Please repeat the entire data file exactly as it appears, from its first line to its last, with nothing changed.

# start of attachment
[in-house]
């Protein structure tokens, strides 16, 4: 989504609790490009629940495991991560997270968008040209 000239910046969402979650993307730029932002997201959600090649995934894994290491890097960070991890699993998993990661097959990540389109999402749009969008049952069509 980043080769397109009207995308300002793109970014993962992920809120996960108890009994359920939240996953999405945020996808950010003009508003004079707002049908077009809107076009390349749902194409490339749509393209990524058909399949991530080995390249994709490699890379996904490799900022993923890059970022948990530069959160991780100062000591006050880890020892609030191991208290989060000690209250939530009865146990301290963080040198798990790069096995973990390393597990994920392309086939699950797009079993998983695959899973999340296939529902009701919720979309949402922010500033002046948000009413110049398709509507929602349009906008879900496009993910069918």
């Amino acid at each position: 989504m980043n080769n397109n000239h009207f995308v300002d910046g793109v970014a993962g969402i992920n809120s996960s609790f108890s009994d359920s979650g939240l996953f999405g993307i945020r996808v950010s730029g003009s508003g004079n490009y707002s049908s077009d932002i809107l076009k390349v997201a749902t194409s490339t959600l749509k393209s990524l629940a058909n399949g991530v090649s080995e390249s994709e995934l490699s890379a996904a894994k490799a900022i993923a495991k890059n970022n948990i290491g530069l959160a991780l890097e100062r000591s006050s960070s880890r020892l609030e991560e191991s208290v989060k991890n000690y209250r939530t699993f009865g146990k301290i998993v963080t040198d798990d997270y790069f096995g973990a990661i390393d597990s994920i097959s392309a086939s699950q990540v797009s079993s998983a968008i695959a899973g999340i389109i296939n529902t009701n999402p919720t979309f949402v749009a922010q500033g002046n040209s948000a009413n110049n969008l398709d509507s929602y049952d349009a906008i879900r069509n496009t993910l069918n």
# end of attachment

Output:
[in-house]
């Protein structure tokens, strides 16, 4: 989504609790490009629940495991991560997270968008040209 000239910046969402979650993307730029932002997201959600090649995934894994290491890097960070991890699993998993990661097959990540389109999402749009969008049952069509 980043080769397109009207995308300002793109970014993962992920809120996960108890009994359920939240996953999405945020996808950010003009508003004079707002049908077009809107076009390349749902194409490339749509393209990524058909399949991530080995390249994709490699890379996904490799900022993923890059970022948990530069959160991780100062000591006050880890020892609030191991208290989060000690209250939530009865146990301290963080040198798990790069096995973990390393597990994920392309086939699950797009079993998983695959899973999340296939529902009701919720979309949402922010500033002046948000009413110049398709509507929602349009906008879900496009993910069918």
């Amino acid at each position: 989504m980043n080769n397109n000239h009207f995308v300002d910046g793109v970014a993962g969402i992920n809120s996960s609790f108890s009994d359920s979650g939240l996953f999405g993307i945020r996808v950010s730029g003009s508003g004079n490009y707002s049908s077009d932002i809107l076009k390349v997201a749902t194409s490339t959600l749509k393209s990524l629940a058909n399949g991530v090649s080995e390249s994709e995934l490699s890379a996904a894994k490799a900022i993923a495991k890059n970022n948990i290491g530069l959160a991780l890097e100062r000591s006050s960070s880890r020892l609030e991560e191991s208290v989060k991890n000690y209250r939530t699993f009865g146990k301290i998993v963080t040198d798990d997270y790069f096995g973990a990661i390393d597990s994920i097959s392309a086939s699950q990540v797009s079993s998983a968008i695959a899973g999340i389109i296939n529902t009701n999402p919720t979309f949402v749009a922010q500033g002046n040209s948000a009413n110049n969008l398709d509507s929602y049952d349009a906008i879900r069509n496009t993910l069918n």